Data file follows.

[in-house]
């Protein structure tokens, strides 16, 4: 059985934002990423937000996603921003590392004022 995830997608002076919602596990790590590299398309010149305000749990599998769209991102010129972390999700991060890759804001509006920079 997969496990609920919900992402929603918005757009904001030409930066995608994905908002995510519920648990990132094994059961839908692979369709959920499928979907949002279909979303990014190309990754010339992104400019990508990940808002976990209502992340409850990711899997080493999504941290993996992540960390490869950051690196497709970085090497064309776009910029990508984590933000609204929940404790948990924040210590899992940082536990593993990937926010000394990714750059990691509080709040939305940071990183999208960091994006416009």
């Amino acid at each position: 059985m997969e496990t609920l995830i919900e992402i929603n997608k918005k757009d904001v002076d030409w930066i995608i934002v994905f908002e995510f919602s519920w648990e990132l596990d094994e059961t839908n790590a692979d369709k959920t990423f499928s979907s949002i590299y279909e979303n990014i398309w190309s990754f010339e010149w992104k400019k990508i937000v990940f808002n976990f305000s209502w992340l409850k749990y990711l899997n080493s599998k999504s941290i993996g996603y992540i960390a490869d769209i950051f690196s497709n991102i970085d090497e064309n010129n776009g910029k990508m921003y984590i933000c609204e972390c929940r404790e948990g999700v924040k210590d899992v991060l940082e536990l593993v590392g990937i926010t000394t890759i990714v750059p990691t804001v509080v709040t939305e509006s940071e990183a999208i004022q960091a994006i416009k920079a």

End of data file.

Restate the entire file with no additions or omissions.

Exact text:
[in-house]
């Protein structure tokens, strides 16, 4: 059985934002990423937000996603921003590392004022 995830997608002076919602596990790590590299398309010149305000749990599998769209991102010129972390999700991060890759804001509006920079 997969496990609920919900992402929603918005757009904001030409930066995608994905908002995510519920648990990132094994059961839908692979369709959920499928979907949002279909979303990014190309990754010339992104400019990508990940808002976990209502992340409850990711899997080493999504941290993996992540960390490869950051690196497709970085090497064309776009910029990508984590933000609204929940404790948990924040210590899992940082536990593993990937926010000394990714750059990691509080709040939305940071990183999208960091994006416009």
């Amino acid at each position: 059985m997969e496990t609920l995830i919900e992402i929603n997608k918005k757009d904001v002076d030409w930066i995608i934002v994905f908002e995510f919602s519920w648990e990132l596990d094994e059961t839908n790590a692979d369709k959920t990423f499928s979907s949002i590299y279909e979303n990014i398309w190309s990754f010339e010149w992104k400019k990508i937000v990940f808002n976990f305000s209502w992340l409850k749990y990711l899997n080493s599998k999504s941290i993996g996603y992540i960390a490869d769209i950051f690196s497709n991102i970085d090497e064309n010129n776009g910029k990508m921003y984590i933000c609204e972390c929940r404790e948990g999700v924040k210590d899992v991060l940082e536990l593993v590392g990937i926010t000394t890759i990714v750059p990691t804001v509080v709040t939305e509006s940071e990183a999208i004022q960091a994006i416009k920079a």